Audits – whether internal or conducted by an outside consultant – are a reason for stress, but you can make the process as painless as possible by keeping your coding accurate and focusing on these key areas every day.
1. Report the Most Appropriate Diagnosis
Procedures in the operation room don’t always happen the way the anesthesiologist (or the surgeon) planned, and there are numerous times when surgeons need to perform some unplanned surgical procedures. In such situations, you need to be able to think fast and accurately. When a postoperative diagnosis is more descriptive of or relevant to a procedure, coders should use it instead of the preoperative diagnosis. You may need more than one supporting diagnosis, depending on the situation and the carrier.
When looking up CPT® codes, you should choose the one that explains most clearly the service that your surgeon actually performed.
2. Double-Check Procedure Times
Time units are an extremely important part of the anesthesia billing equation, and, therefore, you must always remember to double-check the patient records to make sure that the times you reported in your claims are absolutely correct. It is also important to note the exact start and stop times for the procedure or service that your anesthesia provider performed. If you round off times up or down, it can lead to OIG scrutiny, decreased amount of reimbursement, and fine or punishment, and even cancellation of your physician’s license.
Apart from this, you must also make sure that the anesthesia provider must be present for any face-to-face time that is billed. It is important to also make sure that any “physician performance” modifiers, such as–AA, -AD, -QK, QS, QX, etc., are met and documented well.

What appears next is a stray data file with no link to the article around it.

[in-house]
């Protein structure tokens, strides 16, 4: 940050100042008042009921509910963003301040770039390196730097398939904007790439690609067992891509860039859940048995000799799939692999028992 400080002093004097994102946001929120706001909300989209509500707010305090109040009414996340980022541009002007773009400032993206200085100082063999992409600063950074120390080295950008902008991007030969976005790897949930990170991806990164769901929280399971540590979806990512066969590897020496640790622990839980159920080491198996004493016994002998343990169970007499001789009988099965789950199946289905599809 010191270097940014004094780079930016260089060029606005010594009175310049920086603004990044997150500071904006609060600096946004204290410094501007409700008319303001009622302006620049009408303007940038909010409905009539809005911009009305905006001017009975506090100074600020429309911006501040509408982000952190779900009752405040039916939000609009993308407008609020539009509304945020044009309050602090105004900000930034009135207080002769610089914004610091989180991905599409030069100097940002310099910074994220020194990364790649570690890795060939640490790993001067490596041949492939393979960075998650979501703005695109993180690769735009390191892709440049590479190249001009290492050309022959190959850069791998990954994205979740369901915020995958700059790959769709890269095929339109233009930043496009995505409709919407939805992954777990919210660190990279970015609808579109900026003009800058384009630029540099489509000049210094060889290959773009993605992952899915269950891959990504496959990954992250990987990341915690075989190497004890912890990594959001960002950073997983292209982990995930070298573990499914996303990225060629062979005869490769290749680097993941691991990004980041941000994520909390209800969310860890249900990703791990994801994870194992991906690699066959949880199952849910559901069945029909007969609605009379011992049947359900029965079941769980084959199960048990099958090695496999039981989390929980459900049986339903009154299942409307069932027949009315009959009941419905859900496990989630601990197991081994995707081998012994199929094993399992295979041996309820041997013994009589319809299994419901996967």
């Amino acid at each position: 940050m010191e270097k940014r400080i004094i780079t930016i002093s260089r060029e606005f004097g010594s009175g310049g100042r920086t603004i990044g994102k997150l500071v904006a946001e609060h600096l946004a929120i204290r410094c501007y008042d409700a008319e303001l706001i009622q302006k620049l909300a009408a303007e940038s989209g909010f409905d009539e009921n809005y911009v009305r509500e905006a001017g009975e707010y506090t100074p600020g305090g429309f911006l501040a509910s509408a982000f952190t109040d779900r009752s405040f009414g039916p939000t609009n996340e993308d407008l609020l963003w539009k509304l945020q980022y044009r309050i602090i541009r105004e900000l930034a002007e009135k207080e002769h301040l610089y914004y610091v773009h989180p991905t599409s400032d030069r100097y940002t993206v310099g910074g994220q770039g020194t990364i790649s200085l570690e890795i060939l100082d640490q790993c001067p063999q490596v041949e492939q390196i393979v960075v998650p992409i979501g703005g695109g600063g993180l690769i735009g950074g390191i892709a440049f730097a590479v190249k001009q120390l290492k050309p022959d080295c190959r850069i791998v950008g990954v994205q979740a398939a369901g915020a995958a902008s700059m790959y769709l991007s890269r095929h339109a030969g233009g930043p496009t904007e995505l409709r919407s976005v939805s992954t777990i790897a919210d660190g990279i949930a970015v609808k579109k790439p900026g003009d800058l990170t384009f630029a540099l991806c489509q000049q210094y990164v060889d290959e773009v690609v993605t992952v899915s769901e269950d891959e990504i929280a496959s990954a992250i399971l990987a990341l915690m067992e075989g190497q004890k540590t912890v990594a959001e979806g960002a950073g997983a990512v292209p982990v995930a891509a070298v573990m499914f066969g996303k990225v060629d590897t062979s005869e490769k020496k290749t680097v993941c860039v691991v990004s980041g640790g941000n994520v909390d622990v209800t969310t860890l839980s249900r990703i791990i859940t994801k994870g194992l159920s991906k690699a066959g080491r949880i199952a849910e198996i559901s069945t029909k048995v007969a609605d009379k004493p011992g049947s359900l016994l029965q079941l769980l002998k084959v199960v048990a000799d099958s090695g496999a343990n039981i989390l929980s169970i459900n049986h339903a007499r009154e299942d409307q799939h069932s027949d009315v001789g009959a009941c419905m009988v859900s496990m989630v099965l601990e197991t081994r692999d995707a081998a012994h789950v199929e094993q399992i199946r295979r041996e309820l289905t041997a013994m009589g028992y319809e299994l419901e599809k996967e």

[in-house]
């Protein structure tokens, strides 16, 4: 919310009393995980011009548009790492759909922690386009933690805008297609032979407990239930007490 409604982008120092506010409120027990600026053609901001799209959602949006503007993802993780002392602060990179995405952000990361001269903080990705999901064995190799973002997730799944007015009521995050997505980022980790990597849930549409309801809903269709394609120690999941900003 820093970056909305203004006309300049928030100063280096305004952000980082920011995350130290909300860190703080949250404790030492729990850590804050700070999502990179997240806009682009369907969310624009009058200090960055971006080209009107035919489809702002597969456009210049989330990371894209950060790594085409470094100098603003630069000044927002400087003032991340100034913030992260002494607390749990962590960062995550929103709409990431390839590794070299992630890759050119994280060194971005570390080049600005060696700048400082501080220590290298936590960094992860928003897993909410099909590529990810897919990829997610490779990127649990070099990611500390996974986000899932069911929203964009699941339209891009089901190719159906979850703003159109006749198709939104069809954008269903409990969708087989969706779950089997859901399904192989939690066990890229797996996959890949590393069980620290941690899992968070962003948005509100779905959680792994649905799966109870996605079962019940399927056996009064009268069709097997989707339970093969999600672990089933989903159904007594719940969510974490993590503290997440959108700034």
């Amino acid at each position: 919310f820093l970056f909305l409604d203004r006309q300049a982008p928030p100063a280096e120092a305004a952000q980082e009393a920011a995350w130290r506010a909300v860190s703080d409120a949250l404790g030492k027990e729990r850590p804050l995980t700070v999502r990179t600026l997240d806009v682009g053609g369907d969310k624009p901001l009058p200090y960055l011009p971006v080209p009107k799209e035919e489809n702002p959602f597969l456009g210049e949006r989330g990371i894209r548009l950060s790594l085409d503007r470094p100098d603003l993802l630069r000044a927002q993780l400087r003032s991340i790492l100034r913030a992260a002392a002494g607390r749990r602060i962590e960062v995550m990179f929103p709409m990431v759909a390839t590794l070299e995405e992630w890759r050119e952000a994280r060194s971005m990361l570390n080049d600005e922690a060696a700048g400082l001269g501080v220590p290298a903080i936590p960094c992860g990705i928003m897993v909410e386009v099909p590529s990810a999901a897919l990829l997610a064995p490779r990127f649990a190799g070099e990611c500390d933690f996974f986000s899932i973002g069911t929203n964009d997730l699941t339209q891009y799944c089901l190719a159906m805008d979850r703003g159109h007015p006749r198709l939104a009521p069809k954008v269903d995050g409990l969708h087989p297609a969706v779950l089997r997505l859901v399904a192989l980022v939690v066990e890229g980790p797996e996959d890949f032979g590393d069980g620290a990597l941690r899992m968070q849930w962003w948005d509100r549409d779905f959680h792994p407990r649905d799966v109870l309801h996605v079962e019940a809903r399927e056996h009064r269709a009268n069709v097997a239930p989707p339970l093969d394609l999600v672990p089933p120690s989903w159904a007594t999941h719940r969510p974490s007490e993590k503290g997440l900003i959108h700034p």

3. Know the Patient’s History
Patient’s past medical-history can have a bearing on your anesthesia codes, and this information can be extremely important to a coder, even if the patient has completed the treatment.
4. Confirm the Physician’s Role
Always remember to double-check to make sure that each patient record correctly documents the physician’s level of involvement in the case.
5. Stop Any More Errors in the Future
The main purpose of an audit is to help check the accuracy of the patient records, and coding mistakes will definitely come up in them. It is a wonderful chance for you to correct them and prevent from happening in the future. You can take these simple steps to rectify the coding mistakes and make sure they don’t repeat in future:
- Conduct internal audits each quarter. You can also hire a consultant to perform an audit annually.
- Conduct post-audit checks, especially in the areas that you find have problems.
- Follow up on the problem areas.
- Motivate your coders and billers to participate in continuing-education programs to make sure they stay on top of coding updates.
- Hold regular meetings with your coders and billers to keep them updated about changes in coding and billing rules and any changes in your practice’s rules.